How to Make Money with Virtual and Hybrid Events

Press Release

Pleasanton, CA — Companies that want to monetize a hybrid event shouldn’t neglect the importance of marketing the virtual side, says Erica St. Angel, vice president of marketing for Sonic Foundry, who spoke at the 2012 Virtual Edge Summit, Jan 9-11, in San Diego. Companies already face the challenge of marketing the physical event—and there’s a whole new level of environmental considerations to market, as well. St. Angel emphasizes that it’s critical to tell people over and over and over about your event…without spamming them.

How to Make Money with Virtual and Hybrid Events,” is just one of more than 60 presentations given during the 2012 Virtual Edge Summit – and one of dozens to be presented in the VES Virtual Epic Event on Thursday, Jan 26. There are deep-dive presentations, 15-minute snippets, 30-minute conversations, interview sessions and technology demos. And the entire event is free.

Exhibitors, sponsors, attendees, membership and continuing education represent financial opportunities before and after an event. But Todd Kotlarek, Trade Press Media’s director of events, says he’s amazed at how many exhibitors don’t quite know what to do with leads once a conference ends. He and Richard Erb, managing director of Robotics Trends, recommend teaching exhibitors how to interpret the data they receive from the event, and how to nurture their leads.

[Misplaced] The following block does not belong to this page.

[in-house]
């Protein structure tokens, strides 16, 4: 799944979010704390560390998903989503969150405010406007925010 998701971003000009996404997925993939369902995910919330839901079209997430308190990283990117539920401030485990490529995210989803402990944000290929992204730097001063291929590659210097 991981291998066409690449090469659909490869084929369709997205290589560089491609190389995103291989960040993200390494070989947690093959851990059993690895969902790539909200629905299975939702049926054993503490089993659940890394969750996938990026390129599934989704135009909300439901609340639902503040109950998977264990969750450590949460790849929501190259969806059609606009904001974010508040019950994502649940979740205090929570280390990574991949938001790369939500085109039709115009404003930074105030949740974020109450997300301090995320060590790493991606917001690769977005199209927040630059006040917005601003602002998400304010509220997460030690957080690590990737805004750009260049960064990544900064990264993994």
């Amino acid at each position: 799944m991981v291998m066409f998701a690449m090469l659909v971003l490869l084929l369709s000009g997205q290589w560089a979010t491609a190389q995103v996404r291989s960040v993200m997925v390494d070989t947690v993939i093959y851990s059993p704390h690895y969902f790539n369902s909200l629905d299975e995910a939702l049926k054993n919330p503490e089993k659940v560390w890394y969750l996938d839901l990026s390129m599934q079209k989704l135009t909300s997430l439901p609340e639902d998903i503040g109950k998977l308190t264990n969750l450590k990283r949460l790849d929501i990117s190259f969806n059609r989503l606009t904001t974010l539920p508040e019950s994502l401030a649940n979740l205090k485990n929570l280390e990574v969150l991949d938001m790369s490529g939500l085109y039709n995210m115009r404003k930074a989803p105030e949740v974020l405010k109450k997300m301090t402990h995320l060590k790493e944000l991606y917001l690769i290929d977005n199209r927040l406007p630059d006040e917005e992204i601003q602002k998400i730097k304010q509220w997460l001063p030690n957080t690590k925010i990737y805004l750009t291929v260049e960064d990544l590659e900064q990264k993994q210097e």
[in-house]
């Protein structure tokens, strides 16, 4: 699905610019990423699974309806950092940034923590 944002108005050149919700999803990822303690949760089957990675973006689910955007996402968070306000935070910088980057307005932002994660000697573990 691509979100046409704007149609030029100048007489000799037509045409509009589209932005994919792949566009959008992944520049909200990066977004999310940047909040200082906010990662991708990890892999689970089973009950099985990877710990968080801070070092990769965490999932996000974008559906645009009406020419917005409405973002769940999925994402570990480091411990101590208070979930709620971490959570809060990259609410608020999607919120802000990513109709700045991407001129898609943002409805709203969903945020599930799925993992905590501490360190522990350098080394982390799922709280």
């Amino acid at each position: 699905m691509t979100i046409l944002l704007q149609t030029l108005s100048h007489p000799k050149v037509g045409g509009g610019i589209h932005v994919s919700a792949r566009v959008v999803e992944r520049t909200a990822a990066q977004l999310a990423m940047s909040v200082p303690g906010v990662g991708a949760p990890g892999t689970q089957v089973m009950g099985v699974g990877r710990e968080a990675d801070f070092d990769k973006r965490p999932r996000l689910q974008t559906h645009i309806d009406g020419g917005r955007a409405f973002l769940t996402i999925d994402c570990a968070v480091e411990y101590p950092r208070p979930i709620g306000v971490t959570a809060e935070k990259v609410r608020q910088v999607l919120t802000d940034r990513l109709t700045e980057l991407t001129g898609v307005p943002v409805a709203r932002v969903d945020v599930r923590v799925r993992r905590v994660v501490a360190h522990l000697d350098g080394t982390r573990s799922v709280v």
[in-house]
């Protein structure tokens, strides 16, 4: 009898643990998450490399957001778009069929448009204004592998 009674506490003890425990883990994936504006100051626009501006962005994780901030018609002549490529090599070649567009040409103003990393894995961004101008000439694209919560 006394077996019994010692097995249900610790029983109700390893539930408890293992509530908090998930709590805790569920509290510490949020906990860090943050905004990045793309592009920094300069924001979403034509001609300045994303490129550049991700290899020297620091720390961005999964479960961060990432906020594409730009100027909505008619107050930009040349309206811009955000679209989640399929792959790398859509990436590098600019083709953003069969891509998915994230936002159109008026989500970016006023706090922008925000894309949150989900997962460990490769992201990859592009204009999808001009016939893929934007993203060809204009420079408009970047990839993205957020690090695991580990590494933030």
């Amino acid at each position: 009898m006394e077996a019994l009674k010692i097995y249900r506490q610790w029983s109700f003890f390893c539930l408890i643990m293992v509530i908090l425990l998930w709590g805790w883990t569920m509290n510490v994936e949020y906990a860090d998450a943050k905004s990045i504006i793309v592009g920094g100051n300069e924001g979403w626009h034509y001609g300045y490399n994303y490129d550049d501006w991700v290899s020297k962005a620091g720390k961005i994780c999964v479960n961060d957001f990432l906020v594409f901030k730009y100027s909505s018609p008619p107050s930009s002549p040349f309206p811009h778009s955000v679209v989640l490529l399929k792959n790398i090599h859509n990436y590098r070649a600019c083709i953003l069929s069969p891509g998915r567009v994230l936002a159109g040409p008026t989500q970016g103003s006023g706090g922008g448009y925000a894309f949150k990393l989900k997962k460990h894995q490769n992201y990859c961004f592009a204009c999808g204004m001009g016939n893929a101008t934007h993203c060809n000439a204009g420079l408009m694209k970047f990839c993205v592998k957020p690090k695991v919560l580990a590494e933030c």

Event monetization depends on the value participants believe they get from the hybrid or virtual experience—and value comes from content. “If you’re not delivering value, you don’t stand a chance of making money,” says Erb. “Create an audience. Then sponsors will want to meet those people. You must invest in the content.”

St. Angel recommends setting two levels of pricing. Studying what the competition is doing will help event planners come up with appropriate price models, she says. Brief demos of upcoming speakers can boost sales. Some organizations give certain items away—such as the keynote speech—but charge for sessions that provide continuing education credit.

Watch this session – and dozens of others – during the VES 2012 Epic Virtual Event, January 26. In addition to the captured content, subject matter experts will be on hand all day for live Q&A.

Press Release

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  • they should actually have presenters like Dan Parks, who is a real meeting planner, as in certified by MPI. CMPs are the industry planners that actually do real world meetings and conferences and Dan Parks has a Second Life extension called Virtualis where his staff of CMPs also hold virtual conferences

    conferences can be around $7,000 for a three day SL event

    these are different than virtual events which are more on the order of $40k for a 3 day event

    just because it is in-world doesn’t mean you don’t need to have the expertise of a CMP. that was one of the problems with Electric Sheep, they had something like 26 “event planners” at one time but they weren’t seasoned industry professionals and it showed in events that spiraled out of control

    virtual events have the same, and sometimes more complicated, logistics as real events and this is often overlooked